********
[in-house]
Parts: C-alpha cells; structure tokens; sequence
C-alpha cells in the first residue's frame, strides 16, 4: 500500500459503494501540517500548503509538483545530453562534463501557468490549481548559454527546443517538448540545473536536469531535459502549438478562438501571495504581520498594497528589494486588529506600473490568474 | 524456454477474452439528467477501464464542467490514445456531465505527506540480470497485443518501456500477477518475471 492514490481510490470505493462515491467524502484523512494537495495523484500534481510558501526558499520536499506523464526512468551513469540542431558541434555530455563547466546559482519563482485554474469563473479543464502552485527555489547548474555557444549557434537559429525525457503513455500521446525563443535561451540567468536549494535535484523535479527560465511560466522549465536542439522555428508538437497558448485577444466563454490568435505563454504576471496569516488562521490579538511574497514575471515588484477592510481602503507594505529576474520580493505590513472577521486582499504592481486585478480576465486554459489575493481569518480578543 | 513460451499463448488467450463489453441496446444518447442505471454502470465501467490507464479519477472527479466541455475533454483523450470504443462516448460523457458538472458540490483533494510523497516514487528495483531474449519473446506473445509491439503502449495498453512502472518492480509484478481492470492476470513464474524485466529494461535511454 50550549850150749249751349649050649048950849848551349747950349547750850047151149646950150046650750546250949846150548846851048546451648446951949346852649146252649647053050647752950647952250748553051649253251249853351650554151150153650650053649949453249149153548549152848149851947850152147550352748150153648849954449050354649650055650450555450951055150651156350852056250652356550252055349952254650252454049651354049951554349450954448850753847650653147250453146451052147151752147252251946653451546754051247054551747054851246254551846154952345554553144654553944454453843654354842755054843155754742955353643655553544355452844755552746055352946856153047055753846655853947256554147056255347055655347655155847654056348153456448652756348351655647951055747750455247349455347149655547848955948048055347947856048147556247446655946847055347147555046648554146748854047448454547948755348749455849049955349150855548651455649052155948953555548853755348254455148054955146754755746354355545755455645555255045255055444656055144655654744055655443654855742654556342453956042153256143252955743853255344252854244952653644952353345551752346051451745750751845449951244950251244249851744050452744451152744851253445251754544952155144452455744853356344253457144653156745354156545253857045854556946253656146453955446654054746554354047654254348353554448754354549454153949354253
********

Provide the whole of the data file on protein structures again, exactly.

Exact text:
[in-house]
Parts: C-alpha cells; structure tokens; sequence
C-alpha cells in the first residue's frame, strides 16, 4: 500500500459503494501540517500548503509538483545530453562534463501557468490549481548559454527546443517538448540545473536536469531535459502549438478562438501571495504581520498594497528589494486588529506600473490568474 | 524456454477474452439528467477501464464542467490514445456531465505527506540480470497485443518501456500477477518475471 492514490481510490470505493462515491467524502484523512494537495495523484500534481510558501526558499520536499506523464526512468551513469540542431558541434555530455563547466546559482519563482485554474469563473479543464502552485527555489547548474555557444549557434537559429525525457503513455500521446525563443535561451540567468536549494535535484523535479527560465511560466522549465536542439522555428508538437497558448485577444466563454490568435505563454504576471496569516488562521490579538511574497514575471515588484477592510481602503507594505529576474520580493505590513472577521486582499504592481486585478480576465486554459489575493481569518480578543 | 513460451499463448488467450463489453441496446444518447442505471454502470465501467490507464479519477472527479466541455475533454483523450470504443462516448460523457458538472458540490483533494510523497516514487528495483531474449519473446506473445509491439503502449495498453512502472518492480509484478481492470492476470513464474524485466529494461535511454 50550549850150749249751349649050649048950849848551349747950349547750850047151149646950150046650750546250949846150548846851048546451648446951949346852649146252649647053050647752950647952250748553051649253251249853351650554151150153650650053649949453249149153548549152848149851947850152147550352748150153648849954449050354649650055650450555450951055150651156350852056250652356550252055349952254650252454049651354049951554349450954448850753847650653147250453146451052147151752147252251946653451546754051247054551747054851246254551846154952345554553144654553944454453843654354842755054843155754742955353643655553544355452844755552746055352946856153047055753846655853947256554147056255347055655347655155847654056348153456448652756348351655647951055747750455247349455347149655547848955948048055347947856048147556247446655946847055347147555046648554146748854047448454547948755348749455849049955349150855548651455649052155948953555548853755348254455148054955146754755746354355545755455645555255045255055444656055144655654744055655443654855742654556342453956042153256143252955743853255344252854244952653644952353345551752346051451745750751845449951244950251244249851744050452744451152744851253445251754544952155144452455744853356344253457144653156745354156545253857045854556946253656146453955446654054746554354047654254348353554448754354549454153949354253